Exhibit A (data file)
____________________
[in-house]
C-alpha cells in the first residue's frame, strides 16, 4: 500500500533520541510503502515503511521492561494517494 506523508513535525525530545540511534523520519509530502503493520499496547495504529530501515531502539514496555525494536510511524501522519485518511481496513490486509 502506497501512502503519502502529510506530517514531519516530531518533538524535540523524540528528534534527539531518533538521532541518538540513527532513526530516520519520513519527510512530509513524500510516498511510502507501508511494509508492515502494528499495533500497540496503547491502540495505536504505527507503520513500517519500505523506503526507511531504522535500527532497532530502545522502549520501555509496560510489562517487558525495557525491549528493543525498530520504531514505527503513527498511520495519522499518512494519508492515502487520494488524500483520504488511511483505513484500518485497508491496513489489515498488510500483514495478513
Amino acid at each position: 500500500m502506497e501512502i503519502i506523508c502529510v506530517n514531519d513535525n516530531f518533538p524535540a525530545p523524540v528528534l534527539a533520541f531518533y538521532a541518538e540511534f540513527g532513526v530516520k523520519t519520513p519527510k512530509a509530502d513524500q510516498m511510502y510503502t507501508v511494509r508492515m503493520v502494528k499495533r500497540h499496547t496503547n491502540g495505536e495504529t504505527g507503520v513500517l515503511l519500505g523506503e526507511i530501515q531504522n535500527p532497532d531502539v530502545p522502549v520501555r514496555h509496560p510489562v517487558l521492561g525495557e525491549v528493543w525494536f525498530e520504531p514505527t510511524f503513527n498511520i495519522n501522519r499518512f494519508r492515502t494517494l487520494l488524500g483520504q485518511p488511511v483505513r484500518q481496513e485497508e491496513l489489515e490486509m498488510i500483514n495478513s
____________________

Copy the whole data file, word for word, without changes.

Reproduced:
[in-house]
C-alpha cells in the first residue's frame, strides 16, 4: 500500500533520541510503502515503511521492561494517494 506523508513535525525530545540511534523520519509530502503493520499496547495504529530501515531502539514496555525494536510511524501522519485518511481496513490486509 502506497501512502503519502502529510506530517514531519516530531518533538524535540523524540528528534534527539531518533538521532541518538540513527532513526530516520519520513519527510512530509513524500510516498511510502507501508511494509508492515502494528499495533500497540496503547491502540495505536504505527507503520513500517519500505523506503526507511531504522535500527532497532530502545522502549520501555509496560510489562517487558525495557525491549528493543525498530520504531514505527503513527498511520495519522499518512494519508492515502487520494488524500483520504488511511483505513484500518485497508491496513489489515498488510500483514495478513
Amino acid at each position: 500500500m502506497e501512502i503519502i506523508c502529510v506530517n514531519d513535525n516530531f518533538p524535540a525530545p523524540v528528534l534527539a533520541f531518533y538521532a541518538e540511534f540513527g532513526v530516520k523520519t519520513p519527510k512530509a509530502d513524500q510516498m511510502y510503502t507501508v511494509r508492515m503493520v502494528k499495533r500497540h499496547t496503547n491502540g495505536e495504529t504505527g507503520v513500517l515503511l519500505g523506503e526507511i530501515q531504522n535500527p532497532d531502539v530502545p522502549v520501555r514496555h509496560p510489562v517487558l521492561g525495557e525491549v528493543w525494536f525498530e520504531p514505527t510511524f503513527n498511520i495519522n501522519r499518512f494519508r492515502t494517494l487520494l488524500g483520504q485518511p488511511v483505513r484500518q481496513e485497508e491496513l489489515e490486509m498488510i500483514n495478513s